KUWAIT - Finance
Group CEO, Kuwait Finance House (KFH)
Mazin Saad Al-Nahedh received his Bachelor’s degree in Finance from California State University Sacramento in the US, awarded in 1992. His banking experience spans more than 20 years. He completed the General Management Program, and several specialized training courses from Harvard University, in addition to his numerous certifications. He went on to excel in many banking functions related to wholesale banking, finance, retail banking, treasury, and he was successful in managing the assets and liabilities of financial institutions within regulatory and administrative requirements. He joined KFH on October 1st, 2014. Before holding his position at KFH, he served as a member of the Management Executive Committee, Group General Manager-Treasury, General Manager-Corporate Banking Group, and Retail Banking General Manager at the National Bank of Kuwait (NBK).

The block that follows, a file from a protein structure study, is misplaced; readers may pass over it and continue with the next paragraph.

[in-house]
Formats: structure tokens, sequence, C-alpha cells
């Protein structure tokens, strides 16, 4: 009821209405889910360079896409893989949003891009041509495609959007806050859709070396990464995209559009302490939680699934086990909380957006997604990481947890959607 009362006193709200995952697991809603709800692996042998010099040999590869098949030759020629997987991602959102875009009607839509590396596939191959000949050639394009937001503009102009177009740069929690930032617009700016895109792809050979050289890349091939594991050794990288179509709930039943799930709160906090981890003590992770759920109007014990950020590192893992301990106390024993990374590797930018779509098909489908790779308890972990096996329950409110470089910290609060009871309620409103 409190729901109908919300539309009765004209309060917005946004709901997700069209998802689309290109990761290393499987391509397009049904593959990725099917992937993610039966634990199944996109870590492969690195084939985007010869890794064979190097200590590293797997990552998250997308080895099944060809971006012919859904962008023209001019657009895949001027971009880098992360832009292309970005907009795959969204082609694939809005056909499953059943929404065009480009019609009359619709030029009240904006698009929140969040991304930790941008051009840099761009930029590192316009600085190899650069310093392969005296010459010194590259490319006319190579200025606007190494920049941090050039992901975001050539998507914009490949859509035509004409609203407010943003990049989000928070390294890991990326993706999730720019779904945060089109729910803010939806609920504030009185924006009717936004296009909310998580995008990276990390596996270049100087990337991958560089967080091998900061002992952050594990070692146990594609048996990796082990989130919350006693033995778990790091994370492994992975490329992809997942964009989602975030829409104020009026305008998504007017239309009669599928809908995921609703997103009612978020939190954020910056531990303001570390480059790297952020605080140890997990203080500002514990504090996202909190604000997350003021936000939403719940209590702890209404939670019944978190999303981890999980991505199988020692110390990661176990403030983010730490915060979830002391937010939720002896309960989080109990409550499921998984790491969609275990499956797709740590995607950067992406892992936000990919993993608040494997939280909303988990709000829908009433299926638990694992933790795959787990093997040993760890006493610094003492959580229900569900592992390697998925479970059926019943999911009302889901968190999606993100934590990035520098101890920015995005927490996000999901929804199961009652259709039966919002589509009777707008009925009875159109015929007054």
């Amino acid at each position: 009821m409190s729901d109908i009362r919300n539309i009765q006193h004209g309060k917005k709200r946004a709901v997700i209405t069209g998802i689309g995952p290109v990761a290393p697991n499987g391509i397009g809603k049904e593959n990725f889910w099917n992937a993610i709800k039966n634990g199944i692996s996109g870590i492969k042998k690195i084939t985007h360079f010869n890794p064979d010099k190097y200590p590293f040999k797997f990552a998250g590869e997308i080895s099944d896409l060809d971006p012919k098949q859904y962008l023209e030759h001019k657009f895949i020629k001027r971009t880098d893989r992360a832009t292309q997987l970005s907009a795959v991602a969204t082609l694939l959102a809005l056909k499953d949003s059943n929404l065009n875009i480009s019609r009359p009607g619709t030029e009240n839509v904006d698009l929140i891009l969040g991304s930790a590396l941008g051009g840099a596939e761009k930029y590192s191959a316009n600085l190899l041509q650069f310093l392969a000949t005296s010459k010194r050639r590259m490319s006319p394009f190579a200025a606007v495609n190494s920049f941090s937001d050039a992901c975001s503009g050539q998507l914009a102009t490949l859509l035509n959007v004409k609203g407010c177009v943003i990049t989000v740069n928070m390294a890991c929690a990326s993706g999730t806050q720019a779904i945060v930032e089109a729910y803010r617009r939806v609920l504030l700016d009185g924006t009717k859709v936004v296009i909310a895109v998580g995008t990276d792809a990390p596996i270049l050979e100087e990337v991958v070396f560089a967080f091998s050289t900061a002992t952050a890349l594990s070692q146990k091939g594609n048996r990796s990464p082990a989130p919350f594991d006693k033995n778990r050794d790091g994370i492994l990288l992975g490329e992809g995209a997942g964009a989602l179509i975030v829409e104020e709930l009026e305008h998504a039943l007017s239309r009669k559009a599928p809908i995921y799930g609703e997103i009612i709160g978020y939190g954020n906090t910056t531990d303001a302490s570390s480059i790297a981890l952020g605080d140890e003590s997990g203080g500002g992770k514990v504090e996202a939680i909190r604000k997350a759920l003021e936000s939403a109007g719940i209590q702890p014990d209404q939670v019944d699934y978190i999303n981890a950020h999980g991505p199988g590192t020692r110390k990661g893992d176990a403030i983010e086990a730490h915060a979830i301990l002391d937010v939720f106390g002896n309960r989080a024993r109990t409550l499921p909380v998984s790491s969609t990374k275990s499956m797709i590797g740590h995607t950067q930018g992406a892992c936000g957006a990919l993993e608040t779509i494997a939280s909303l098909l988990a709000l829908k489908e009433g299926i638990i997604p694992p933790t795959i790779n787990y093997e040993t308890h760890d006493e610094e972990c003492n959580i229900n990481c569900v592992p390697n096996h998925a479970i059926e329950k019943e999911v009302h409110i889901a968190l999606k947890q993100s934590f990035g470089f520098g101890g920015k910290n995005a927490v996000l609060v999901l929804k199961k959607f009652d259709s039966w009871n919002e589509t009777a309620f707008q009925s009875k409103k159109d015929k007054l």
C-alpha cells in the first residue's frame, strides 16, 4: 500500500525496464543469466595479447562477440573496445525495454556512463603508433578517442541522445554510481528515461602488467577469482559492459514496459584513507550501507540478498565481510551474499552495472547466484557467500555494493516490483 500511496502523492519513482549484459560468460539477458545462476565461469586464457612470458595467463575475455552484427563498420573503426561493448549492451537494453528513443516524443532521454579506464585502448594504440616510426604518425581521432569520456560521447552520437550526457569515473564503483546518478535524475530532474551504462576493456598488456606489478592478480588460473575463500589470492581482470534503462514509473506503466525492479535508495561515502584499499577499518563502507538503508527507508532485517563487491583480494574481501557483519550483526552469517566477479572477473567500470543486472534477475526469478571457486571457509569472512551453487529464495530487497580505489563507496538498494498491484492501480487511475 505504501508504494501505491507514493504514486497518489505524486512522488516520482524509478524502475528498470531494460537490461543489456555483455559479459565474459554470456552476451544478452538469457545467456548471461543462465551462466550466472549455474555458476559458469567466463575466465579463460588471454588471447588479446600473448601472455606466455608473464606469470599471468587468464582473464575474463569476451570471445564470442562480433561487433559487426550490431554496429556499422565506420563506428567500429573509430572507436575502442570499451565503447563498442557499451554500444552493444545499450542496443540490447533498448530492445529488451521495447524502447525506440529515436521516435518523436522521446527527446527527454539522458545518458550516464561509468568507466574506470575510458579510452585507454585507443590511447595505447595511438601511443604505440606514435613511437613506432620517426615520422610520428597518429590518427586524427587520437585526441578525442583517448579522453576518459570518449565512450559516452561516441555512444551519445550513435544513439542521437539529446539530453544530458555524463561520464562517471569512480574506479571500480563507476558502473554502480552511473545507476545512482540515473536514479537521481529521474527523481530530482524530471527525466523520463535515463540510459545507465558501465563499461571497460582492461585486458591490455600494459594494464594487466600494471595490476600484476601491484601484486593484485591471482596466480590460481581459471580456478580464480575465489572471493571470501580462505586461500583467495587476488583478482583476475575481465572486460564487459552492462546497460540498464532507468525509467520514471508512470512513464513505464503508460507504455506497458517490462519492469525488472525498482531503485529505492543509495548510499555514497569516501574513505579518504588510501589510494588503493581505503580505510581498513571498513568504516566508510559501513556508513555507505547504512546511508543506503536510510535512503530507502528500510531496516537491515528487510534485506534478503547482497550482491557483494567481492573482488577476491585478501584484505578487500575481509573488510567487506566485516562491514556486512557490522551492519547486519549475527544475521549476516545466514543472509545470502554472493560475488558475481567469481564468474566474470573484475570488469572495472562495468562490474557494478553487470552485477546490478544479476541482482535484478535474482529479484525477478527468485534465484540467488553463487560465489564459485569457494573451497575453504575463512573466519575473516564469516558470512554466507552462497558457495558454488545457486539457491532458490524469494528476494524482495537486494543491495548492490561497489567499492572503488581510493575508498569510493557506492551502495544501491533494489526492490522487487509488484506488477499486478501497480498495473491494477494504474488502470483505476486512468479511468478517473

The board of directors would like to see improvements in efficiency, customer service, and achieve a better integration of the group as a whole. The key focuses were to align all the businesses that KFH owns, making sure that they add value to the KFH bank and provide significant, sustainable revenue to the group. We continue to look at ways of unloading assets that are speculative in nature or not core to our business lines and improve our asset quality by getting rid of heavy risk-weighted assets. This is one method that we use to give us room for our capital to support future growth. Beside our core competencies of real estate and financing, we are in many businesses in many areas such as energy, healthcare, human resources, and IT. As you can imagine, spreading out to so many different industries requires management teams. The focus moving forward is going to be on increasing sustainable top line numbers, particularly in financing.